(Bloomberg) -- They were the “golden crumbs,” those bits of money that fall off as bonds get traded around the world.
Those crumbs were enough to make bond traders the Masters of the Universe in Tom Wolfe’s 1987 novel “The Bonfire of the Vanities.” But those days are long gone.
AllianceBernstein Holding LP has introduced a robot to execute corporate-bond trades directly with bots at dealer counterparties. The $587 billion asset manager used the system in August to complete three trades with similar digital assistants at Citigroup Inc., Morgan Stanley and Royal Bank of Canada.
“We’ve taken a traditional human-to-human interaction and augmented it to allow a machine to meet another machine,” said Maryanne Richter, global head of credit electronic trading strategy at Morgan Stanley in New York.
While computers have already transformed equities trading, the corporate bond market has been one of the last holdouts in finance’s digital revolution. Firms are slowly stepping up their use of artificial intelligence and crunching reams of data to get ahead as electronic bond trading becomes more prevalent.
Automation is making inroads on trading desks, such as at UBS Group AG and HSBC Holdings Plc, where robots are making bond sales more efficient. More than 40% of capital market participants that took part in a Greenwich Associates survey earlier this year said that their firms are using AI for trading. Another 17% said they will introduce it within the next two years.
Still, this is the first time that bots have traded with other bots in corporate bonds, according to AllianceBernstein.
The robot is an extension of the asset manager’s virtual assistant, named Abbie, which pores through data and identifies for traders the best bonds to buy or sell. AllianceBernstein gathers about 4 million data points a day to work out the best ways to trade including bid and offer prices from dealers and electronic trading venues.
“Right now they aren’t replacing traders, they’re really just helping us trade”
Executing trades involves a number of manual steps. Currently it can take traders up to 20 minutes to negotiate the size, price and precise maturity of a trade with a counterparty on the other end of the phone or instant message. With bots that could become almost instantaneous.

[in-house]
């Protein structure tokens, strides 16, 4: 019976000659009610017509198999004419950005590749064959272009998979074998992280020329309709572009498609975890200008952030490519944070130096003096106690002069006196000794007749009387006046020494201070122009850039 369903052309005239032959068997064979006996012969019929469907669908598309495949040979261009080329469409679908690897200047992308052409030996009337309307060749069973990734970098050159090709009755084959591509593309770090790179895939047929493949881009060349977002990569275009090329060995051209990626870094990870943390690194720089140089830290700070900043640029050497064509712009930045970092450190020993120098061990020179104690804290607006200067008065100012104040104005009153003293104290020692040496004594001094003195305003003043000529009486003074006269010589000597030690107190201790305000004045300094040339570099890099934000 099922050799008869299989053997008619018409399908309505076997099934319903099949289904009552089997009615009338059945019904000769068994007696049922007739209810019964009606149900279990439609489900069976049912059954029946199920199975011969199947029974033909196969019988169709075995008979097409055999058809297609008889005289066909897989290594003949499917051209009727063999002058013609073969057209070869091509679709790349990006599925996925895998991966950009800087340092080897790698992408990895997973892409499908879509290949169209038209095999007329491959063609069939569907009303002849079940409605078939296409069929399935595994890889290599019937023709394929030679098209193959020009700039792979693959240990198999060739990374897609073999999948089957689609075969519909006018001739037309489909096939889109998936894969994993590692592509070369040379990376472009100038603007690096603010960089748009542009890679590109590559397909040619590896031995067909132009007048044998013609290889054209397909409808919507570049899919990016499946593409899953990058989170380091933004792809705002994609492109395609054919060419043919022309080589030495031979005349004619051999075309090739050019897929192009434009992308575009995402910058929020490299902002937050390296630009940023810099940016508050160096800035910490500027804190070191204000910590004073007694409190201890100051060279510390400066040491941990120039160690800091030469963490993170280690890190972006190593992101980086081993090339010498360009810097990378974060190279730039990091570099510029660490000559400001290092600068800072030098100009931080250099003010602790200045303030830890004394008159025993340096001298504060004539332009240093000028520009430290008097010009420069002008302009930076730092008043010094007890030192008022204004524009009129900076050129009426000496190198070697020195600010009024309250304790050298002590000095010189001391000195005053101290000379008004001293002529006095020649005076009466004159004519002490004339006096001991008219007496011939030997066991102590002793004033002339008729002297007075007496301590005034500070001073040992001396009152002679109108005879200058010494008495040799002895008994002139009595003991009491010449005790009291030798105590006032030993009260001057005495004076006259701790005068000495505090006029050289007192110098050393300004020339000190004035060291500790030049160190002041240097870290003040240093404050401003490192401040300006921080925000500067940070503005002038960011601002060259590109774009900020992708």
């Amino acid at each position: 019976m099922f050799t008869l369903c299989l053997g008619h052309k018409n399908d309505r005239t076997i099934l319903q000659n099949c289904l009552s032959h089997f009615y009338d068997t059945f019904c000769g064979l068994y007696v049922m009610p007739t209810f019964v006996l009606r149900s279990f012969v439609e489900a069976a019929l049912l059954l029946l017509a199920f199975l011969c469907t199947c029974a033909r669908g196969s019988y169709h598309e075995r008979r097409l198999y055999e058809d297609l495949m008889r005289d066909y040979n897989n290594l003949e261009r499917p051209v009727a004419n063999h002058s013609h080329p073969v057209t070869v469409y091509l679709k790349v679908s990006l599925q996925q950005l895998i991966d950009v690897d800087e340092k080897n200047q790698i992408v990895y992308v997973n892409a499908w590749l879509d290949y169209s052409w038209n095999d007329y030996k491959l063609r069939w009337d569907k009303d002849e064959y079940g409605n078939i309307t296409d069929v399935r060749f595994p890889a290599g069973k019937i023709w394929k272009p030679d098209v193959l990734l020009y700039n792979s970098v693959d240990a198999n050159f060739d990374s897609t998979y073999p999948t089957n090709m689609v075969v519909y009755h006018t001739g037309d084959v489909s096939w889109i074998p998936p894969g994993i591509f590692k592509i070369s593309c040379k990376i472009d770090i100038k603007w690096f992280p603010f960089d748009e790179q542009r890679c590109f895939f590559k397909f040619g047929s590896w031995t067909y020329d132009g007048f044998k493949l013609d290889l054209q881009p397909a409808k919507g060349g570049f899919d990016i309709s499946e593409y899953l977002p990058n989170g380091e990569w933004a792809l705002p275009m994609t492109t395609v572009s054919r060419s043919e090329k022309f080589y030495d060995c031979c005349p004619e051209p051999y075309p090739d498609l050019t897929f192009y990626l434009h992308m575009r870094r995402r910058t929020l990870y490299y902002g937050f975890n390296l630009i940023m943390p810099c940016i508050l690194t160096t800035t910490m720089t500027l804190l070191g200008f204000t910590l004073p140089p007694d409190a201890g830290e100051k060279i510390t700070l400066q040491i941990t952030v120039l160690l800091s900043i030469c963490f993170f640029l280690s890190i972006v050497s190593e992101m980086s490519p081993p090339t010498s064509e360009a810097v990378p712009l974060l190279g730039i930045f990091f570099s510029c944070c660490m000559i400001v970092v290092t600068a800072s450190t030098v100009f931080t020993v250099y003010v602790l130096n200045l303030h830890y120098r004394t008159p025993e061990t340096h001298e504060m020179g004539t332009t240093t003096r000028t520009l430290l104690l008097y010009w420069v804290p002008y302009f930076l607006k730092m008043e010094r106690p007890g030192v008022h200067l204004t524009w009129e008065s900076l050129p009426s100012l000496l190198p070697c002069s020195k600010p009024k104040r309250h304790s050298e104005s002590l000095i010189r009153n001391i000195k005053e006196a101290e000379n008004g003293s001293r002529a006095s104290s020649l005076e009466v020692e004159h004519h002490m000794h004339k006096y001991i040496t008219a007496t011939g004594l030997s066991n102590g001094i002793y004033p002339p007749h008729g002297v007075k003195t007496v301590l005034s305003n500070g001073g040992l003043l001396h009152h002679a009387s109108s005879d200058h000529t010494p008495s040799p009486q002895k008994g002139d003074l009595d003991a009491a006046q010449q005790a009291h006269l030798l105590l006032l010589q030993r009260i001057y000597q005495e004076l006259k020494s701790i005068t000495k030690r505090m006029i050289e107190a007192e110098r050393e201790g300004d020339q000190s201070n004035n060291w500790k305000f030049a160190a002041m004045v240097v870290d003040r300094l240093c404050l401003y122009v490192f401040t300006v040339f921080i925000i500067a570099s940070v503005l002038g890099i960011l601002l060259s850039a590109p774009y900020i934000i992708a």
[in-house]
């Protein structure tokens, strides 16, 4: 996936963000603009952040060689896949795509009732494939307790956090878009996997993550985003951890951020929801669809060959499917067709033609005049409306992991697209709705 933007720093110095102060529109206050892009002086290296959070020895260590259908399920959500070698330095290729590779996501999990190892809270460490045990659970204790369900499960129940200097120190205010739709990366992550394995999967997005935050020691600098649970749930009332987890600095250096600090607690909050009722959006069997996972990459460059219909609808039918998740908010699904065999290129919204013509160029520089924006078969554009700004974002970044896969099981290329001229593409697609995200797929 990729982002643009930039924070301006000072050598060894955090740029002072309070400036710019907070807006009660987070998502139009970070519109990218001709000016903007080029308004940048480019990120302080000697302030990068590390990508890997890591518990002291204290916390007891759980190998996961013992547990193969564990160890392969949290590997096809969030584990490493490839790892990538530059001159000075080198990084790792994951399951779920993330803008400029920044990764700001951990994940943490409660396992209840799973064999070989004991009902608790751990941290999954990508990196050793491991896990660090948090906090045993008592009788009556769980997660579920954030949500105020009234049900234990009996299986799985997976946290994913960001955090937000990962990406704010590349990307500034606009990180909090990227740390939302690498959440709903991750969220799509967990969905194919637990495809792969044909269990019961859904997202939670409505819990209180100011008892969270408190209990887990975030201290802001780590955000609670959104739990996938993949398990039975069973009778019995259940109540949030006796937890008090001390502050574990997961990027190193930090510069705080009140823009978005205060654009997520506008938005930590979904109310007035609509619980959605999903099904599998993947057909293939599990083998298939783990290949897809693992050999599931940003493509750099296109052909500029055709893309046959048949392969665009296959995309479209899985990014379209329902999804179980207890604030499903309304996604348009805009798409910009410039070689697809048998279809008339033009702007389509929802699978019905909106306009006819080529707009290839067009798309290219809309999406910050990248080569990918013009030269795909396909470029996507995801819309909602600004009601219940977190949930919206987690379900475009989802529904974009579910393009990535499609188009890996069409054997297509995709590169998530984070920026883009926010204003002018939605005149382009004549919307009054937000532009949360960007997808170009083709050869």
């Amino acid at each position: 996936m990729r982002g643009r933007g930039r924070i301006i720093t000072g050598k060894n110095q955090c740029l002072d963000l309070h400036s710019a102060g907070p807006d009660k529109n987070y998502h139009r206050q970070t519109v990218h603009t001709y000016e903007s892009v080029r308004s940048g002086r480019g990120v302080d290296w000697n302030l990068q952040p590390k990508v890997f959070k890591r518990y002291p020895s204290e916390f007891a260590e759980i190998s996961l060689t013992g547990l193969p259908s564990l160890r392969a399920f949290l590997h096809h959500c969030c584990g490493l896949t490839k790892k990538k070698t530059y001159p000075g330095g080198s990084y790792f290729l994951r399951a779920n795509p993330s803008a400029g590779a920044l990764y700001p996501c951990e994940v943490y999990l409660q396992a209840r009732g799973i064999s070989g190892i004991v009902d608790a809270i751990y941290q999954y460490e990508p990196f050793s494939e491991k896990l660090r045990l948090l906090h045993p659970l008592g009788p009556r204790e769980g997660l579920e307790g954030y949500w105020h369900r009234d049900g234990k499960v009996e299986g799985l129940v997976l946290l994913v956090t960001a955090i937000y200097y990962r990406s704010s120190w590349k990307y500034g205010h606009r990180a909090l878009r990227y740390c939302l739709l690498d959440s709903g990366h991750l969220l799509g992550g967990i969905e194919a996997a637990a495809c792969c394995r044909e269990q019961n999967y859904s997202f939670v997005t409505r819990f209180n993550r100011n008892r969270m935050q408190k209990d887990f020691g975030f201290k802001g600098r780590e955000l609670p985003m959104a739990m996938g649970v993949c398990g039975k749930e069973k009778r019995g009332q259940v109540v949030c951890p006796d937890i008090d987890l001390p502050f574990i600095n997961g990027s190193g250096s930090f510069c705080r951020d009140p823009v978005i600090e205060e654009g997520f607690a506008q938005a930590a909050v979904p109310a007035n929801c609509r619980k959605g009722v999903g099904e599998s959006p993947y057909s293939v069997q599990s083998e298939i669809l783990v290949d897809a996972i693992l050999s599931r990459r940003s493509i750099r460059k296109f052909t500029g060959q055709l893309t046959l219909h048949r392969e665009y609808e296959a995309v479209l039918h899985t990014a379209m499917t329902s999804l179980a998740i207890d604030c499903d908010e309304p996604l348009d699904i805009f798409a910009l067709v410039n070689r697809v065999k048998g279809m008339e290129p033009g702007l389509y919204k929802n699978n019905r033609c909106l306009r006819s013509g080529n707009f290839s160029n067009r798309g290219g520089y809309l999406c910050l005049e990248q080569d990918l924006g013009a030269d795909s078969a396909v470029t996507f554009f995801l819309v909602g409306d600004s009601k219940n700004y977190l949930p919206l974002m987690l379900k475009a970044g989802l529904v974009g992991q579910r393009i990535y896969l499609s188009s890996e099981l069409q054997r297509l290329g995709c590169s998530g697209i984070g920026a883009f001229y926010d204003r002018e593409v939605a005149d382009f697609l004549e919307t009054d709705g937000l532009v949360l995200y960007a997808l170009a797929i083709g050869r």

“Machines are helping us to make smarter decisions and be more efficient,” said James Switzer, global head of fixed-income trading at AllianceBerstein. “I guess we could look out 5 or 10 years and start anticipating what would happen, but right now they aren’t replacing traders, they’re really just helping us trade.”
The robot is designed to save traders time and beat competitors, a meaningful edge in a secondary market starved of liquidity. It could also be developed using AI to remember the best counterparties for certain trades and target them first in future, a system known as smart order routing, according to Switzer.
In the test cases, AllianceBernstein made three separate trades in investment-grade U.S. corporate bonds with each of the three banks and the firm expects to expand that to more dealers in the coming months. The bots agreed to the transactions on the signal of a human trader.
“The master is telling the dog to fetch and bring the stick back,” said Switzer.
In the future, AllianceBernstein expects the bot to spot the best prices within parameters previously set by a trader and execute automatically. That would mean it would no longer need a human to give the execute command, although to be sure, the firm will still have human checks and balances including compliance.
Citi and Morgan Stanley both expect their trading algorithms to be able to directly handle requests to trade and execute without human command, depending on the nature of the transaction. A spokesman for RBC Capital Markets declined to comment on the trade with AllianceBernstein.
“We’re automating parts of a very manual process,” said Kevin Foley, head of markets electronification at Citi in New York. “Phase two is fully-automated straight-through processing.”
It’s surely a world Bonfire’s bond trader Sherman McCoy would have no place in as the crumbs disintegrate.
“Just imagine that a bond is a slice of cake, and you didn’t bake the cake, but every time you hand somebody a slice of the cake a tiny little bit comes off, like a little crumb, and you can keep that,” Wolfe wrote in his novel.
(Updates with reference to electronic trading in fifth paragraph. An earlier version of this story corrected assets under management for AllianceBernstein in third paragraph.)
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